by Dave Giorgio
Over the past 15 years, self publishing ushered in many changes to the book publishing industry as a whole. It was through self publishing that print on demand publishing developed, and into the industry came new kinds of publishers such as Infinity Publishing. It was through self publishing that eBook publishing caught on.
In years past, the writer’s intent was perhaps to write a book. But in this new era, on the premise that “you could publish your own book,” things got a little more serious for authors. Suddenly there was a life after the publishing of their book. Book marketing and blogging were now things to consider, and book promotion became something tangible; setting up book signings, selling books at seminars and conferences, etc. A decade or so later, the self publishing industry is a thriving pool of authors and publishers working on content.
So how does this affect audio book publishing? Well, if the past is any indication, audio books will become more and more influenced by self publishing authors. While most authors might not have the golden voice their book deserves, or happen to have on hand a three thousand dollar microphone and a sound proof studio to record in, they do have books that would serve them well by being published in audio format. The sales potential is just too good to pass up.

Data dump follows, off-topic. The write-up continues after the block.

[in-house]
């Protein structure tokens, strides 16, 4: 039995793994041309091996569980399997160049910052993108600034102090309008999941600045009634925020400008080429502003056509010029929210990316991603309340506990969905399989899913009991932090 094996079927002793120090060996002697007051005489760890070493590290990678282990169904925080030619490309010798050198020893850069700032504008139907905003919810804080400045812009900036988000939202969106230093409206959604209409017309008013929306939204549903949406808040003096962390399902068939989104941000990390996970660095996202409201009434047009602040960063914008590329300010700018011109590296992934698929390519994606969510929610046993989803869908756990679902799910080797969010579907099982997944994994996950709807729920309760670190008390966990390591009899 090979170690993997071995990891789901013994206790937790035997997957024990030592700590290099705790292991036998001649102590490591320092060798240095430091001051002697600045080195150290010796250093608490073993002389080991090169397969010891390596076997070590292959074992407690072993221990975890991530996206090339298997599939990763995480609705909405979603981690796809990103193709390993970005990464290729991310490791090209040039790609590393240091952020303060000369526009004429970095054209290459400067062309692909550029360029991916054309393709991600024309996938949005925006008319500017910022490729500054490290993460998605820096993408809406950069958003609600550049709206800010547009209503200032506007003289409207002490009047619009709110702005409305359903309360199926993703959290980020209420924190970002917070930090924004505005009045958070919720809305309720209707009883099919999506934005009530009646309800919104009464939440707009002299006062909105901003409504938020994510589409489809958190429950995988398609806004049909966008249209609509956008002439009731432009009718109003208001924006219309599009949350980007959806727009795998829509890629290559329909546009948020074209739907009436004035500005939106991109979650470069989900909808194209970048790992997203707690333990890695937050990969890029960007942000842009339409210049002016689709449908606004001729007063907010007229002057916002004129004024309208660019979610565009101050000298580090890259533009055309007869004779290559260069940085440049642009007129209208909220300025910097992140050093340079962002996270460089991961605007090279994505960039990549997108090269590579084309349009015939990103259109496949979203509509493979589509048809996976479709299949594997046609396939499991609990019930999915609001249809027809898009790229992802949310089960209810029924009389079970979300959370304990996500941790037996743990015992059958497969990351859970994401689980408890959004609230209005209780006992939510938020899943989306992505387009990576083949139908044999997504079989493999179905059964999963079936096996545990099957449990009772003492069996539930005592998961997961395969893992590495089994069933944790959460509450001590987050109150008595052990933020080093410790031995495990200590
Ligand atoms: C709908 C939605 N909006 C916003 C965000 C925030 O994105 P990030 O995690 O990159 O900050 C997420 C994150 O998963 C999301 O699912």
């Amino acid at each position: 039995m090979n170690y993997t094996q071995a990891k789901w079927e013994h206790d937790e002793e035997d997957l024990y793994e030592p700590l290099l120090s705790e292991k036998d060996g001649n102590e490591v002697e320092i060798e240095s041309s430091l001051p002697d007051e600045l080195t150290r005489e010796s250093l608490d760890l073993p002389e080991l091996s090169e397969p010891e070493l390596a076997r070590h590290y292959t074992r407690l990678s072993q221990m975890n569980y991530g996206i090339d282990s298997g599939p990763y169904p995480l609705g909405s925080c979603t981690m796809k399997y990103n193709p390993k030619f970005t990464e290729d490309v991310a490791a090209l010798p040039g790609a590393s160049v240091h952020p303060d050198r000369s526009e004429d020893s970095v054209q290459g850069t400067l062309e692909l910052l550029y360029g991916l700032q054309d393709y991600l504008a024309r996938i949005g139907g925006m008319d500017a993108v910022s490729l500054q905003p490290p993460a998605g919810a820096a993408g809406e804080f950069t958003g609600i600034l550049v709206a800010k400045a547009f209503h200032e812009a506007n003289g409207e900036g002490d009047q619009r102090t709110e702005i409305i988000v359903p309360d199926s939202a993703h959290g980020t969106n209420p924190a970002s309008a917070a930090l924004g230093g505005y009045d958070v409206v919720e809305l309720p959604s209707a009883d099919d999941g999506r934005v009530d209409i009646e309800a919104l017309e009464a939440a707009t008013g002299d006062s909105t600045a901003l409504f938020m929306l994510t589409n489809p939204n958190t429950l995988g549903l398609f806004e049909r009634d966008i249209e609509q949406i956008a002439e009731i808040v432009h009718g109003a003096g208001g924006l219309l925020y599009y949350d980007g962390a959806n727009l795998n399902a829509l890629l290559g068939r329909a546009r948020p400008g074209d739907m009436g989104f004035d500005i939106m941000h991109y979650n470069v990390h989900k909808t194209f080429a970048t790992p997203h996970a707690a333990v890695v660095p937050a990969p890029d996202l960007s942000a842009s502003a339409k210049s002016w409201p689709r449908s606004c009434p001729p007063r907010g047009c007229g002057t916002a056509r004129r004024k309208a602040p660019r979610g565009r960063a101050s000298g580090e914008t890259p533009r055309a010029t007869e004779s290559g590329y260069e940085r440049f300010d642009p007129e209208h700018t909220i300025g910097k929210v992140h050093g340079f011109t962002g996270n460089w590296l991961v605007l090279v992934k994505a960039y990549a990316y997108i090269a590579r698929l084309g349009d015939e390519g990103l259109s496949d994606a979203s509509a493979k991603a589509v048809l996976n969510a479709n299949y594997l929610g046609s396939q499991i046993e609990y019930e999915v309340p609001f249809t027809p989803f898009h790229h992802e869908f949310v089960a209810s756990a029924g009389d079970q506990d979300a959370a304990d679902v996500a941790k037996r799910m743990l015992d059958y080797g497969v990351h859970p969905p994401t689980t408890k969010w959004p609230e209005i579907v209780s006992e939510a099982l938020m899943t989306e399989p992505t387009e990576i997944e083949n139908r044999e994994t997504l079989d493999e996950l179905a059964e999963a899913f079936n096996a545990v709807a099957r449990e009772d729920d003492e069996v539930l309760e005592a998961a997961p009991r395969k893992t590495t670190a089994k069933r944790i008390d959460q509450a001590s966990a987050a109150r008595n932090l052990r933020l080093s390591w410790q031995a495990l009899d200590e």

For instance, while the rest of the economy hung on like a ship wreck victim to a piece of flotsam, the sales of audio books increased by 6%. So while other industries were at -30, audio book publishing was +6. Stock analysts would tell you that’s one heck of a healthy industry.
The audio book industry is currently driven by large publishers who tend to have a good feel for where to place their chips. It’s quite possible that more and more self publishing authors will join the fray in the same manner as the big publishers: arrange with an audio book specialist to have the book recorded, and go about publishing their audio book themselves.
The motivation is there. Audio books, being accepted as a higher priced product than printed books, earn higher revenues per sale. Furthermore, the consumer that purchases the audio version of a title, might not have purchased, or even known about the print version. So with the audio book segment’s higher royalties and ability to expand an author’s audience, I see authors taking the lead on this, and once again driving the book publishing industry forward.
Photo courtesy of Jim Larranaga.